Gallery: Portable buBbLe House Pops Up in a Snap

 

The real estate bubble may have burst, but we’ve found a better, more sustainable bubble to get into: The buBbLe Prototype! This inventive housing alternative is the result of a design collaboration between the office of MMAS and architect-artist Cipriano Chas. The design team aimed to develop a prototype of a non-permanent house simple enough to be transported by any means, while at the same time providing its inhabitants with basic contemporary comforts in any context.

Currently, the prototype consists of a starter kit accommodating a two day stay, and various kit accessories that will complement the needs of longer stays. A compact metal locker holds a 2x2x2 meter cube with a lightweight plastic bubble skin, which is configured upon a drop-down aluminum frame. The walls of the cubic house feature an insulating chamber that can be filled with a variety of materials ranging from water, to air, to grass, to clothing, to whatever the occupant desires. This clever design feature not only provides alternative storage, but works to manage external conditions by providing adjustable eco-friendly insulation as well as offering privacy from the curious eyes which will surly be drawn to the unique structure. Leaps ahead of a traditional tent, the self supporting structure also includes a water hookup, a small kitchen, laundry and lighting.

The buBbLe Prototype was designed to be an independent living facility, nomadic and flexible, that allows the occupants to respond to diverse environmental contexts within a given amount of time. In particular, the designers envision that these units could change a city’s social fabric for the better when erected within underused urban areas for the use of the newly arrived, or displaced, as a comfortable way to transition into the city.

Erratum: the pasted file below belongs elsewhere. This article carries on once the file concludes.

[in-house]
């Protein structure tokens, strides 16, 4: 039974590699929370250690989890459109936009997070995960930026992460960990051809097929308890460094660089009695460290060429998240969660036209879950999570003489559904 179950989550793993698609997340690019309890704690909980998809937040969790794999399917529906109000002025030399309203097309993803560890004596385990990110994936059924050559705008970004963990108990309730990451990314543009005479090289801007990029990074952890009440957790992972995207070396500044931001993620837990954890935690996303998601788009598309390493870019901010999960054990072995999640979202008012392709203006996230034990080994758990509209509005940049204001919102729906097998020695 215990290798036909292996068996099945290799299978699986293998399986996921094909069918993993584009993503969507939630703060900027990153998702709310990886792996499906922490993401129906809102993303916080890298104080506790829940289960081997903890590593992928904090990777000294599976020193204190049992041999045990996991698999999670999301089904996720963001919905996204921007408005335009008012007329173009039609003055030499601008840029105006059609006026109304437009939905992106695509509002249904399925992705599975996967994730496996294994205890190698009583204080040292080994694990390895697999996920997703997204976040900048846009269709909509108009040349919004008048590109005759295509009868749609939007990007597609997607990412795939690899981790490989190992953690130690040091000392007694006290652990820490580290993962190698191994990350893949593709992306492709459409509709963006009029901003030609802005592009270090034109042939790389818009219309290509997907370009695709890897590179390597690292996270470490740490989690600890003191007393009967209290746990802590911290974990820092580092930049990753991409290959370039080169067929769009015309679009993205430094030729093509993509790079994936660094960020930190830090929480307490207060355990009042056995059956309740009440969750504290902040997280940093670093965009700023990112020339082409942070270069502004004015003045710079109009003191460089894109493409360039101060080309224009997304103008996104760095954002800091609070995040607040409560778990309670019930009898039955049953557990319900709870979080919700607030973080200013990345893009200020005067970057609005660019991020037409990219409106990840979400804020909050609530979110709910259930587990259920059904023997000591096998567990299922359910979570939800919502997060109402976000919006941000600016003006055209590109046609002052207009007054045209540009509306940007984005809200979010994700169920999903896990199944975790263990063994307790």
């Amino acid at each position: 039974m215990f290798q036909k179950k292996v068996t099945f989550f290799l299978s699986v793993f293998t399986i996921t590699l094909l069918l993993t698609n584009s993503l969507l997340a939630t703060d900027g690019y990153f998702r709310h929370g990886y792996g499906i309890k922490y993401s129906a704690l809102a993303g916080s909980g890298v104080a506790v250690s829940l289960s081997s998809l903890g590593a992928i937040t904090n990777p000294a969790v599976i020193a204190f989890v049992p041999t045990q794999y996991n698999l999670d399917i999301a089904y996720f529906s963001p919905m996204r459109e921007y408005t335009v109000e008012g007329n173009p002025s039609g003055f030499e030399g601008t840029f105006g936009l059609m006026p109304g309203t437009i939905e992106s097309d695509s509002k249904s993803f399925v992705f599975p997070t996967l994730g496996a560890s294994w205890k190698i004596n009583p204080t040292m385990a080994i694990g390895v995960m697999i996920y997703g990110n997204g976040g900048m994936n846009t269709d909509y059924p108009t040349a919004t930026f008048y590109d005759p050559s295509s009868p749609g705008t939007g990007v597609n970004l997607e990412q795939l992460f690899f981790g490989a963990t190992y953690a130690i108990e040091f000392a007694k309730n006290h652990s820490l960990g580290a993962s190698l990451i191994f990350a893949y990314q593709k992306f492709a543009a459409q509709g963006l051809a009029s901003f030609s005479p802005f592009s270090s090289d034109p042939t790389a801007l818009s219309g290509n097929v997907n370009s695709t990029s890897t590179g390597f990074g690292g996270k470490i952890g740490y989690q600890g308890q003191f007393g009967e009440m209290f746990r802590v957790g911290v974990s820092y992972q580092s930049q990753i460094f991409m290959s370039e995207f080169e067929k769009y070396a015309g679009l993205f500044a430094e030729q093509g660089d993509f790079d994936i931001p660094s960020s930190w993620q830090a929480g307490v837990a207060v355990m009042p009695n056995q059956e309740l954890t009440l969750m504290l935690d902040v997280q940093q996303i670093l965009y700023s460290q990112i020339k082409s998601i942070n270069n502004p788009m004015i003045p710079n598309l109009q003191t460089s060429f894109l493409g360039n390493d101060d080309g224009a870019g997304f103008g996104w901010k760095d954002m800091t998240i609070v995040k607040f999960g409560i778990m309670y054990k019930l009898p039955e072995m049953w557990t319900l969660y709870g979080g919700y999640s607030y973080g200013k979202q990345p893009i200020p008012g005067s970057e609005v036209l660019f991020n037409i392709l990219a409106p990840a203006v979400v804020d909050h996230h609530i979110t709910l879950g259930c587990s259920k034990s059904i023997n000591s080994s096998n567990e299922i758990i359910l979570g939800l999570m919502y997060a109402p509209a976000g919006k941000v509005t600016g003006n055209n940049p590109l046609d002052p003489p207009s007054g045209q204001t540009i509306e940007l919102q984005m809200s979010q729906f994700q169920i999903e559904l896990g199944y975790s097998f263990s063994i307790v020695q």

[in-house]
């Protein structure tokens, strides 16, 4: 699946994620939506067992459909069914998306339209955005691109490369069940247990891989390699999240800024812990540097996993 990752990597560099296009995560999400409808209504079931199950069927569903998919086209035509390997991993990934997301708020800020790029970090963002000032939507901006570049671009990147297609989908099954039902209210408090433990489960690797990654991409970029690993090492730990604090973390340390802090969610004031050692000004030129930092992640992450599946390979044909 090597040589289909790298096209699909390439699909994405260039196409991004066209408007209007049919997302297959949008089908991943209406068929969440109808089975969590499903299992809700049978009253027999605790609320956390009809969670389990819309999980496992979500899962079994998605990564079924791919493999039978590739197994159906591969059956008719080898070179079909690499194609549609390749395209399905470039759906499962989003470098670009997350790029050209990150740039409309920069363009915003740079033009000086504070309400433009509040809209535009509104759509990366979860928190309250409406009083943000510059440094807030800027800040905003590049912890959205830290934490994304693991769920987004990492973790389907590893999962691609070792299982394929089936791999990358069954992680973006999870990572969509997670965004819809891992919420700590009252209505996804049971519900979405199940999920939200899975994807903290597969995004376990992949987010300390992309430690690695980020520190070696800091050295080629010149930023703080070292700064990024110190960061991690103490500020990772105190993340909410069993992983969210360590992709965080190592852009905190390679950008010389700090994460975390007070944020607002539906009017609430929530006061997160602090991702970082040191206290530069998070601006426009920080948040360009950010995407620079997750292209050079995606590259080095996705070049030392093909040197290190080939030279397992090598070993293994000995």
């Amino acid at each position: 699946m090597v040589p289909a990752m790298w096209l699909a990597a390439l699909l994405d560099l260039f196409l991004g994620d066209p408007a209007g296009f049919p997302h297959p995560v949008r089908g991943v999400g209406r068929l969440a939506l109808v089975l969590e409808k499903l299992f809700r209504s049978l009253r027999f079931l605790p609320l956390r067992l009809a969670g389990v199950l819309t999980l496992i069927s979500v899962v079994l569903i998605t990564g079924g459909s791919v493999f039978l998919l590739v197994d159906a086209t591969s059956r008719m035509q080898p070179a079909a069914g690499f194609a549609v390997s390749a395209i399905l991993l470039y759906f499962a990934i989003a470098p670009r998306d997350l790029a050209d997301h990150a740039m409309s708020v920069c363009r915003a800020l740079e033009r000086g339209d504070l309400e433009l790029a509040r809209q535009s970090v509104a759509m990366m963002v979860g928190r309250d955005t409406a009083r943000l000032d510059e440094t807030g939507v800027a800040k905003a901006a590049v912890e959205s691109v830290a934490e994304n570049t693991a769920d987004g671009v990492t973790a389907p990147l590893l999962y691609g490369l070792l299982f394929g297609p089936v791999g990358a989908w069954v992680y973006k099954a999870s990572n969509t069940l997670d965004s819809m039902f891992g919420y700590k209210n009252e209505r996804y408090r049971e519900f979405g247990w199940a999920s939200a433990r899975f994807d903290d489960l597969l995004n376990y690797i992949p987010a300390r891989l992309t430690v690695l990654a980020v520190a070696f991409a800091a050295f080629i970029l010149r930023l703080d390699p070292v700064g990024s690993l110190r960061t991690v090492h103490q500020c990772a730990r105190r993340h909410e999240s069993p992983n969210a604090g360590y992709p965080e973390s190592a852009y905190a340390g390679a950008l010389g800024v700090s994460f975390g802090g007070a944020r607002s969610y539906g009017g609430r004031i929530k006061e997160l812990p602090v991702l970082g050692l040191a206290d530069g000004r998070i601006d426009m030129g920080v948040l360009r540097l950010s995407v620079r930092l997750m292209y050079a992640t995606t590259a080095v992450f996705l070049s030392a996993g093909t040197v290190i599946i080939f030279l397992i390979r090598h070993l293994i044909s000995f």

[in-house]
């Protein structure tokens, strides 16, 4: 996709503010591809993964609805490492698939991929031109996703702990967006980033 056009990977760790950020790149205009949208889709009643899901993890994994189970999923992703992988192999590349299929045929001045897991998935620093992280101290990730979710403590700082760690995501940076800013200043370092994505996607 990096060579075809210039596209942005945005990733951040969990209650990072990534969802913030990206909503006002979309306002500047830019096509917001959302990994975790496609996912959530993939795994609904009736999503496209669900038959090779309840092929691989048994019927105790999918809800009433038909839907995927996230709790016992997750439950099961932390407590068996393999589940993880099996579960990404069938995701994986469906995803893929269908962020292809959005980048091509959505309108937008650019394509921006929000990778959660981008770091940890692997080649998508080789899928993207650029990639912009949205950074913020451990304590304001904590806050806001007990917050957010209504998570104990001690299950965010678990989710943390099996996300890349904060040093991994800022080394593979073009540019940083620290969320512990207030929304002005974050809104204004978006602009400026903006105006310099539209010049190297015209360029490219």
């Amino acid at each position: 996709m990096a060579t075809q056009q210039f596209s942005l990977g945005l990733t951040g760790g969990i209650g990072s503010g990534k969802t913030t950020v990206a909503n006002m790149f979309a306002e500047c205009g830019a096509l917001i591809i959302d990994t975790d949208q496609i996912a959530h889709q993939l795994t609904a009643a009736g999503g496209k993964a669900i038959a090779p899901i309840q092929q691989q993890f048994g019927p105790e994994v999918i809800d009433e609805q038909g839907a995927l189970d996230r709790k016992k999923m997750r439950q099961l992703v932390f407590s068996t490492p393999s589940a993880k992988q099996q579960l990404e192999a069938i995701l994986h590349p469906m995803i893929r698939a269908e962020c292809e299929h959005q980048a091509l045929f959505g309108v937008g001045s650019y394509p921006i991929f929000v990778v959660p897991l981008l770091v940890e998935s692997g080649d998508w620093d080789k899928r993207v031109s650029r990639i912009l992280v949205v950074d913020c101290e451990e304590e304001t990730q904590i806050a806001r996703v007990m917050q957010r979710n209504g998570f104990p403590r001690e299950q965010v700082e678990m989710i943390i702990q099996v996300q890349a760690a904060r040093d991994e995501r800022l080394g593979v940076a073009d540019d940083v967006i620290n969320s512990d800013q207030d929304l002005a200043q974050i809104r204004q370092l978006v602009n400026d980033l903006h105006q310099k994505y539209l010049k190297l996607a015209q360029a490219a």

Watch the video of the design team in action as they assemble the buBbLe Prototype in a parking lot on the outskirts of their town here.

+ buBbLe Prototype

+ MMASA

Via Plataforma Arquitectura

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1 Comment

  1. kedwa30 May 8, 2011 at 8:21 am

    How does that flat roof fend off the rain? In my experience, the rain will cause a puddle which will push the roof down and eventually collapse the structure under the weight of the water. Other than that, I think it a good concept as long as they don’t actually plan to make the real thing see-thru. I could understand the clear plastic for the concept design, but real people in a mass influx situation would not be able to find enough grass or clothes to fill the walls and make their own privacy. I like the idea of fillable walls so that perhaps rainwater can be stored, or insulation can be added. Sound reduction should also be taken into consideration. The basic need for shelter is as much a retreat from the commotion and stress of the move as it is for shelter from pests, wind, rain, and sun.
    Finally, security is also an issue. No house prevents someone from breaking a window or a wall to get in, but every house has a locking latching door. Even a porta-potty has a latch. In refugee situations people need to be able to feel reasonably safe so that they can rest well enough to pursue their longer term plans.

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